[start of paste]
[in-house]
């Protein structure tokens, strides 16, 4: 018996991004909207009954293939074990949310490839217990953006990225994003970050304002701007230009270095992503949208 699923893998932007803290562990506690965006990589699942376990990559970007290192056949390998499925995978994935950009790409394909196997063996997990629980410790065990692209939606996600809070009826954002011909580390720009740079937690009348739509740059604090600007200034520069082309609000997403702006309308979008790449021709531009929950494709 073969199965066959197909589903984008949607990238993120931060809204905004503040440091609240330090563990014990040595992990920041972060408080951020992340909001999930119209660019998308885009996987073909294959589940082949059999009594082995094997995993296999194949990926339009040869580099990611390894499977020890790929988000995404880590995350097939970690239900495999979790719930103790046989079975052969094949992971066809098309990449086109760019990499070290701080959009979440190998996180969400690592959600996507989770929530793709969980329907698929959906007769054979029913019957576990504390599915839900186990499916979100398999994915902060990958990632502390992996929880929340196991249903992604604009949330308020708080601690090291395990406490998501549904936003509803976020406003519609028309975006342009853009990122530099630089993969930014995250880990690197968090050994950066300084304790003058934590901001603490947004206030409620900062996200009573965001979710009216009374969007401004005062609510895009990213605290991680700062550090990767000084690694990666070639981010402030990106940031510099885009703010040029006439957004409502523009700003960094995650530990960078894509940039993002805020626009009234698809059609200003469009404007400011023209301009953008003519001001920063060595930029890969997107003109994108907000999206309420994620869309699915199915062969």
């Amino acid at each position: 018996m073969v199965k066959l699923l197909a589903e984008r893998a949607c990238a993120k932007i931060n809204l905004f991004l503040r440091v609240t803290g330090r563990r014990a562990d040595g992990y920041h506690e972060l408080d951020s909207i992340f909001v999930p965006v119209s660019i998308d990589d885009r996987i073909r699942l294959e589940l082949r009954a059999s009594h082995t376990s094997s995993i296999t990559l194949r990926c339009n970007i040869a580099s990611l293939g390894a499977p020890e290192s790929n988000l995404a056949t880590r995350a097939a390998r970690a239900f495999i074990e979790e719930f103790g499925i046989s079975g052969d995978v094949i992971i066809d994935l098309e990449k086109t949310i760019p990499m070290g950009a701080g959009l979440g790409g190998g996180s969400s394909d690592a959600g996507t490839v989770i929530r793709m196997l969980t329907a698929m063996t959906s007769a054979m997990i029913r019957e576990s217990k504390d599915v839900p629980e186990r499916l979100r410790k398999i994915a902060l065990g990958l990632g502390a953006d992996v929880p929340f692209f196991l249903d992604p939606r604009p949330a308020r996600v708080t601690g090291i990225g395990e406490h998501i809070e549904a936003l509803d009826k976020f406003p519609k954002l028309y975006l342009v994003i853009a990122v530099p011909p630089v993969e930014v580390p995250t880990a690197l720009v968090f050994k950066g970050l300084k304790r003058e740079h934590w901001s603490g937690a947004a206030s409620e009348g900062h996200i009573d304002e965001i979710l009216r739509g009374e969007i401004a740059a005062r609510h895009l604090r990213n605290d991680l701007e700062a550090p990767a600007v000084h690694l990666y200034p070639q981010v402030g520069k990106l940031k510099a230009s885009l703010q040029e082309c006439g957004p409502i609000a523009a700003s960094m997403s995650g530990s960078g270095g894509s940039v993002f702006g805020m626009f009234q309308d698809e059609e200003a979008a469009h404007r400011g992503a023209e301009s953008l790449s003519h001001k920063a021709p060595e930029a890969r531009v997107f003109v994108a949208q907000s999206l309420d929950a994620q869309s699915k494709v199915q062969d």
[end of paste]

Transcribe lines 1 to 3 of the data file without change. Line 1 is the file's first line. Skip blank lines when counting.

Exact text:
[in-house]
């Protein structure tokens, strides 16, 4: 018996991004909207009954293939074990949310490839217990953006990225994003970050304002701007230009270095992503949208 699923893998932007803290562990506690965006990589699942376990990559970007290192056949390998499925995978994935950009790409394909196997063996997990629980410790065990692209939606996600809070009826954002011909580390720009740079937690009348739509740059604090600007200034520069082309609000997403702006309308979008790449021709531009929950494709 073969199965066959197909589903984008949607990238993120931060809204905004503040440091609240330090563990014990040595992990920041972060408080951020992340909001999930119209660019998308885009996987073909294959589940082949059999009594082995094997995993296999194949990926339009040869580099990611390894499977020890790929988000995404880590995350097939970690239900495999979790719930103790046989079975052969094949992971066809098309990449086109760019990499070290701080959009979440190998996180969400690592959600996507989770929530793709969980329907698929959906007769054979029913019957576990504390599915839900186990499916979100398999994915902060990958990632502390992996929880929340196991249903992604604009949330308020708080601690090291395990406490998501549904936003509803976020406003519609028309975006342009853009990122530099630089993969930014995250880990690197968090050994950066300084304790003058934590901001603490947004206030409620900062996200009573965001979710009216009374969007401004005062609510895009990213605290991680700062550090990767000084690694990666070639981010402030990106940031510099885009703010040029006439957004409502523009700003960094995650530990960078894509940039993002805020626009009234698809059609200003469009404007400011023209301009953008003519001001920063060595930029890969997107003109994108907000999206309420994620869309699915199915062969």
């Amino acid at each position: 018996m073969v199965k066959l699923l197909a589903e984008r893998a949607c990238a993120k932007i931060n809204l905004f991004l503040r440091v609240t803290g330090r563990r014990a562990d040595g992990y920041h506690e972060l408080d951020s909207i992340f909001v999930p965006v119209s660019i998308d990589d885009r996987i073909r699942l294959e589940l082949r009954a059999s009594h082995t376990s094997s995993i296999t990559l194949r990926c339009n970007i040869a580099s990611l293939g390894a499977p020890e290192s790929n988000l995404a056949t880590r995350a097939a390998r970690a239900f495999i074990e979790e719930f103790g499925i046989s079975g052969d995978v094949i992971i066809d994935l098309e990449k086109t949310i760019p990499m070290g950009a701080g959009l979440g790409g190998g996180s969400s394909d690592a959600g996507t490839v989770i929530r793709m196997l969980t329907a698929m063996t959906s007769a054979m997990i029913r019957e576990s217990k504390d599915v839900p629980e186990r499916l979100r410790k398999i994915a902060l065990g990958l990632g502390a953006d992996v929880p929340f692209f196991l249903d992604p939606r604009p949330a308020r996600v708080t601690g090291i990225g395990e406490h998501i809070e549904a936003l509803d009826k976020f406003p519609k954002l028309y975006l342009v994003i853009a990122v530099p011909p630089v993969e930014v580390p995250t880990a690197l720009v968090f050994k950066g970050l300084k304790r003058e740079h934590w901001s603490g937690a947004a206030s409620e009348g900062h996200i009573d304002e965001i979710l009216r739509g009374e969007i401004a740059a005062r609510h895009l604090r990213n605290d991680l701007e700062a550090p990767a600007v000084h690694l990666y200034p070639q981010v402030g520069k990106l940031k510099a230009s885009l703010q040029e082309c006439g957004p409502i609000a523009a700003s960094m997403s995650g530990s960078g270095g894509s940039v993002f702006g805020m626009f009234q309308d698809e059609e200003a979008a469009h404007r400011g992503a023209e301009s953008l790449s003519h001001k920063a021709p060595e930029a890969r531009v997107f003109v994108a949208q907000s999206l309420d929950a994620q869309s699915k494709v199915q062969d």